Help: What book should I write next?

Happy Hour is 9 to 5 by Alexander KjerulfI want to write another book about happiness at work and I have a number of ideas to choose from.

I would love to hear your thoughts – which of these books would give you the most value? Which intrigues you the most?

Leading with happiness
A book on a new kind of leadership that seeks to maximize happiness rather than profits.

Manners for managers
A short book of rules for managers in different situations – to help managers avoid behavior that is simply rude or bad manners.

Quit already
A book on quitting to help everyone who feels stuck in a bad job get the heck out of there.

The happy team
A book on how to create a happy team.

The customer is always right is wrong
How putting employees first helps them put customers first


16 thoughts on “Help: What book should I write next?”

  1. Hi Alexander,
    I would love to read the book about how to create a happy team. That would be very useful for a lot of people I think.

    And after that you should really write a book on work happiness for solo-entrepreneurs. There is so much taboo here. As a solo-entrepreneur you are supposed to always be happy because ‘you chose it yourself’ but sometimes it is really hard. Sorry for going a bit off topic.

    Best wishes
    Iben Louise

  2. Hi My friend, I think that in this latitudes (South America) subjects like:

    Leading with happiness

    The customer is always right is wrong

    Would be great, anyway we need to get more into the happiness at work philosophy!!

  3. Hi Alexander,

    I would love to read your new book about the happy team.

    All the best to you


  4. I like Leading with Happiness and The Happy Team. Building a team that cannot only work together, but be happy together would be such a plus in the environment that I work in.

    I also like The Customer is Always Right is Wrong and manage by a similar philosophy…..Patients Come Second, a book that shows that by taking care of your employees and putting them first, allows them to put their work first and take better care of their patients.

  5. Creating a happy team would be useful. I’m assuming this book would deal both with recruitment and with helping existing team members.

  6. Hello:

    I think you have a really interesting perspective and niche. Working in The customer experience/service training, and development arena I’d be very interested in “The customer is always right is wrong” especially considering I work for an organization, where we adhere to this philosophy.


    Glenn Lawless

  7. My first choice would be Leading with Happiness. Second would be Creating a Happy Team.

  8. to me leading. …and creating happy teams are pretty close to same thing. As someone who leads a team I could care less about owners of big companies who claim to lead with happiness. I’m in actual operations trying to bring happiness to my team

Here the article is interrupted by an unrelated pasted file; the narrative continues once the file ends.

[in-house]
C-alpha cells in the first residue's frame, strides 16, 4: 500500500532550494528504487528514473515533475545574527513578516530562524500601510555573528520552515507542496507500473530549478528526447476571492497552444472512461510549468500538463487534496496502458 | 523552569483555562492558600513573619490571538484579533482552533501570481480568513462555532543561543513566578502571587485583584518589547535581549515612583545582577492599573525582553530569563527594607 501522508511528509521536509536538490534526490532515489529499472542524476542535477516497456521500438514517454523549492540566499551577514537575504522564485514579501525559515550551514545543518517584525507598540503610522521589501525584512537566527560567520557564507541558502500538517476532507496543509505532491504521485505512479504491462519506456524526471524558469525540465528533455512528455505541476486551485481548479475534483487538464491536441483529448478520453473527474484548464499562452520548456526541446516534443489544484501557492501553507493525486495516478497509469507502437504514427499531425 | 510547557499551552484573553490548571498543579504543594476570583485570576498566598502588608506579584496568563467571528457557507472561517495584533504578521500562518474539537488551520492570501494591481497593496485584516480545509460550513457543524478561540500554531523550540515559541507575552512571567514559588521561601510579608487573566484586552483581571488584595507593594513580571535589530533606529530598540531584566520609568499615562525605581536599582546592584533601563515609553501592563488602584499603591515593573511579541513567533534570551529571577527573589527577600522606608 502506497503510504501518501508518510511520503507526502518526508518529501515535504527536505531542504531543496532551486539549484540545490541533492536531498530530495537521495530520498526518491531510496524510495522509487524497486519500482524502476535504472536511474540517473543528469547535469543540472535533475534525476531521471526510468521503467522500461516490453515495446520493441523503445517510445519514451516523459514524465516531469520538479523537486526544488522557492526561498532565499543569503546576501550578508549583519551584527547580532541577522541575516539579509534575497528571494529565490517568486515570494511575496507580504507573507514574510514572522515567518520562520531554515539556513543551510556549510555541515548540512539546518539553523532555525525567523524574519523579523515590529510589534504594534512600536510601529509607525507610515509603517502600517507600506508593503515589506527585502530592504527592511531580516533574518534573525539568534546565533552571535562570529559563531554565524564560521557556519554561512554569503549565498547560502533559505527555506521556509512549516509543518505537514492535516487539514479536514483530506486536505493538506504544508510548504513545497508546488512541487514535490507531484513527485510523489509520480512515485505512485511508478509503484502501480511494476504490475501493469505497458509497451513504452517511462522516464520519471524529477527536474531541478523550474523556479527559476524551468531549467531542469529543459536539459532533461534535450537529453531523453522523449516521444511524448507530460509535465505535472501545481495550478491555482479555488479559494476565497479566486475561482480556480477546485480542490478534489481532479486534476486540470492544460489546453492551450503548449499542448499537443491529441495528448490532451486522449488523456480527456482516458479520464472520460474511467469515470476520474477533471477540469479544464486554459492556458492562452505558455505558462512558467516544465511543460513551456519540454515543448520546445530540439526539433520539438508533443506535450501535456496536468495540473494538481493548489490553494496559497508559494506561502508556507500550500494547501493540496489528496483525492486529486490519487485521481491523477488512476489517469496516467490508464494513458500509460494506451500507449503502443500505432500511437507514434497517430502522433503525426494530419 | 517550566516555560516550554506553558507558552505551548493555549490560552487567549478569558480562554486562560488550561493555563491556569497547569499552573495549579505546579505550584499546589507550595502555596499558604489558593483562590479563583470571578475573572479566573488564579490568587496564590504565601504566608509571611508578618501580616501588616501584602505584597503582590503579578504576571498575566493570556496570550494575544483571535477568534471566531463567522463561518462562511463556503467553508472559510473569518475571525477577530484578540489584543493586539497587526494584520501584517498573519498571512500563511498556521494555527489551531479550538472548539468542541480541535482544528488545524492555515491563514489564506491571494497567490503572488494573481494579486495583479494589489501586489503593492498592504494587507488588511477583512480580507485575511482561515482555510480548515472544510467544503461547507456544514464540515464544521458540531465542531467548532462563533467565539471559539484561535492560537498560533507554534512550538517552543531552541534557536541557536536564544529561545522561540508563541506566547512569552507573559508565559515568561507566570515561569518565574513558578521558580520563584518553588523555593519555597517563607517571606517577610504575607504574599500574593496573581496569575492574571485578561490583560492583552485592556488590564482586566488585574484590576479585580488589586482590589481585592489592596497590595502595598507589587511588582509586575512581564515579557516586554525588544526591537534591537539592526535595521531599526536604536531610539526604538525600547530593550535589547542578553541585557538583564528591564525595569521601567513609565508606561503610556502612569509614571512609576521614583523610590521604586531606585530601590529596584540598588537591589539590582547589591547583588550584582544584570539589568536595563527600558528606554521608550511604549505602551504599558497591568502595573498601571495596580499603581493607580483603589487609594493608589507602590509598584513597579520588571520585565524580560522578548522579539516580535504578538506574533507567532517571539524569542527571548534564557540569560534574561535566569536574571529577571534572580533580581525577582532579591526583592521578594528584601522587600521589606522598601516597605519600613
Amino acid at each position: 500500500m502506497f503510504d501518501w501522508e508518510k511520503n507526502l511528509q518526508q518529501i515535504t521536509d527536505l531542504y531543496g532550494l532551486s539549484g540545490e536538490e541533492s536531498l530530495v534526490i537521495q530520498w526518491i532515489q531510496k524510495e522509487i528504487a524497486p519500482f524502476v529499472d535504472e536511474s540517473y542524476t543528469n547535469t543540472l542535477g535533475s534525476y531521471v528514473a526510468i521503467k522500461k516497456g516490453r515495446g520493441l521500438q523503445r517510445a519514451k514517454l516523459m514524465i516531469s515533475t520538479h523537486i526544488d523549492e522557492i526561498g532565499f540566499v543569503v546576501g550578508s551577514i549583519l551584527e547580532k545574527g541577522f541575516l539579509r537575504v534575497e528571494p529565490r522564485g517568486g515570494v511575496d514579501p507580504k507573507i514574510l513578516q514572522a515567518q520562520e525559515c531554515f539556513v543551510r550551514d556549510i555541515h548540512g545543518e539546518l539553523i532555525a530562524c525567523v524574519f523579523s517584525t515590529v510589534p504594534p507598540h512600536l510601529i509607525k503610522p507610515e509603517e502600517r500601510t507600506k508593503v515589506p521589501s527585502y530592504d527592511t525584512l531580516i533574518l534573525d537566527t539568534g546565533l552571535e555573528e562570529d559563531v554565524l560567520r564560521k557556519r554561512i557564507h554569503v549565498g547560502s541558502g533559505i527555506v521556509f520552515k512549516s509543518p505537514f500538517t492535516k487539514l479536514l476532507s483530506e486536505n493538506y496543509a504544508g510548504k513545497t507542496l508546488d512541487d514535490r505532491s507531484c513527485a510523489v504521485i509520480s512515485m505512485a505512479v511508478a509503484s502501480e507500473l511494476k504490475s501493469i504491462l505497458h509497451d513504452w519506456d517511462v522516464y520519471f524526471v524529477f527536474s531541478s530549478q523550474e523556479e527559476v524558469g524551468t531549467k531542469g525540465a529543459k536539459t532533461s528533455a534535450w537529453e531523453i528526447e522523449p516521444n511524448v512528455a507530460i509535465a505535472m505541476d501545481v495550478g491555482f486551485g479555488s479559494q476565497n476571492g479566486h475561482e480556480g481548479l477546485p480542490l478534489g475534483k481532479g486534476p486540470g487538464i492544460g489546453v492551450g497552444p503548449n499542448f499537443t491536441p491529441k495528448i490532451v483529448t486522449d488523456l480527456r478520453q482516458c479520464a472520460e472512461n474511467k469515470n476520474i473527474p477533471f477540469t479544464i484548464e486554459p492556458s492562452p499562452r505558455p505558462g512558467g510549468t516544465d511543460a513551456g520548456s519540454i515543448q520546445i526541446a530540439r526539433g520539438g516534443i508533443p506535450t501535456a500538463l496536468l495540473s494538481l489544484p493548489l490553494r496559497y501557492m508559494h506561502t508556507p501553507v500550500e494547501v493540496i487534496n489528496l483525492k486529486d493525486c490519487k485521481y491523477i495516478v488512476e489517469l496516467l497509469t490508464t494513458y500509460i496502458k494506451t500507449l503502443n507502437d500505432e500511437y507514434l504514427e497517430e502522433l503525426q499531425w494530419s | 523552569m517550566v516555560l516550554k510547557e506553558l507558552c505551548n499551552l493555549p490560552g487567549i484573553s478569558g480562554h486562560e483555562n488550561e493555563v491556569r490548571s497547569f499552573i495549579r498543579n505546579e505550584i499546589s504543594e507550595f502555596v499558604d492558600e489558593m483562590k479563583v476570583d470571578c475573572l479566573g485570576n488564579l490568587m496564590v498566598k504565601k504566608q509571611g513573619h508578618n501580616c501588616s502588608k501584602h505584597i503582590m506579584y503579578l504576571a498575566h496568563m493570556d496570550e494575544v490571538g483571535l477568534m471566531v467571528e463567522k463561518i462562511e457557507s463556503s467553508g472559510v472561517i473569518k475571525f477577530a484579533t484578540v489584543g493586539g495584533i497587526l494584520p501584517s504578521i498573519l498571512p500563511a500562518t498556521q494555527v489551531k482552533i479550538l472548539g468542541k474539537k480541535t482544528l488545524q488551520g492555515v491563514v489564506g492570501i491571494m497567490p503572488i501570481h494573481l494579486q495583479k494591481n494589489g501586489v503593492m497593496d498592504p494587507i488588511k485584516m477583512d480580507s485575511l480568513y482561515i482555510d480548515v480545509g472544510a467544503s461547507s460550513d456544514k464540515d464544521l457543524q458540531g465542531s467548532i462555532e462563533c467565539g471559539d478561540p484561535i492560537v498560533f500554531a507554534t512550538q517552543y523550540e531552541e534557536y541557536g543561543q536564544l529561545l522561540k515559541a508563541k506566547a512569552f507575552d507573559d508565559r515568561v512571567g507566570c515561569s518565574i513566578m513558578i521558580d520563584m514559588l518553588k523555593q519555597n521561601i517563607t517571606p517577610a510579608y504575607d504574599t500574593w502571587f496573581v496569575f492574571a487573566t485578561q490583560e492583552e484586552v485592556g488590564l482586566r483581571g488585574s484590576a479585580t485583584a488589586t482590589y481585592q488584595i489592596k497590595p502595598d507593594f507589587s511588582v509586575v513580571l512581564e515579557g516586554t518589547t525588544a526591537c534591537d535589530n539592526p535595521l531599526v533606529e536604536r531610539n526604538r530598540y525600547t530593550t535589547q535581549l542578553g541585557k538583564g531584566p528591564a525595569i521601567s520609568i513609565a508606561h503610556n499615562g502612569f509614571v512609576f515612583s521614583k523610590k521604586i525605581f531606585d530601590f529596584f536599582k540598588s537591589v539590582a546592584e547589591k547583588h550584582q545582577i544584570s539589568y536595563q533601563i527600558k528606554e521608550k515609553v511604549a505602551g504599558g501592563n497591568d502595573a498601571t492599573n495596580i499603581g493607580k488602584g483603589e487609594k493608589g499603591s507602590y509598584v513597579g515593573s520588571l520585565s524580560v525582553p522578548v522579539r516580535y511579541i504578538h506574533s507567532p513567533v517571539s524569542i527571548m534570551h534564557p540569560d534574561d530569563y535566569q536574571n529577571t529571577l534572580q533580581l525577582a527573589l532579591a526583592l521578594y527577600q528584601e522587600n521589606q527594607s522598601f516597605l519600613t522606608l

9. I, too, would vote for the happy team.

    Writing how to avoid bad manners as a manager could be very difficult as what is considered good management behavior in some cultures may fall flat in other cultures.

    Personally, I could see a market for a collection of the scholarly or case supported stories. If a small part of an organization have gotten your message, it could be easier for them to spread it to the organization if they were supported by such a book.

  10. Manner for Managers! It’s a book that shouldn’t even need to be written, but sadly the world needs this.

  11. I think the leading with happiness book would be great. My organization needs something that would grab CEO/president attentions and get them excited and willing to change the corporate culture to put more value in employee happiness.

  12. I’m in for creating happy teams. I teach elementary school, and I use your blog to help me focus my leadership with my students. Creating a happy team is an important goal if you want your team to be productive and effective!

  13. Hi Alexander,

    Great question!

    I think the ‘how to create a happy team’ or perhaps ‘why the customer is always right is wrong’ type would sell best. And the happy team might make the whole subject more realistic for the people who will have to be the main actors in this play of change.

    What i would struggle with is how to convince them about the ‘why’, why would you want employees to be happy? Isn’t happy a concern for the individual? Isn’t arbeidsglaede (sp?) something determined by the interaction of a certain culture with the individual? What does the manager or organization has to gain by making their employees happy?
    I would very much like the paradigm to shift away from financial gain and spread the focus to happiness and durability, but the right people might need a good ‘why’ first.

    (and yes, am very happy about the G7 and Pope’s new stances on durability, now if we can apply this to labor-related-relationships as well..)

  14. Hi Alex,

    I would suggest a book on Manners for Managers.
    I have seen my share of managers who have forgotten all about simple politeness and manners. They think they absolutely need to multitask while talking to employees, e.g. checking mail or calendar. Or who always reschedule meetings with employees, as others are considered more important.
    They really need to be told off!

  15. I would TOTALLY read a book on putting employees first. And I would buy one for every leader I coach.

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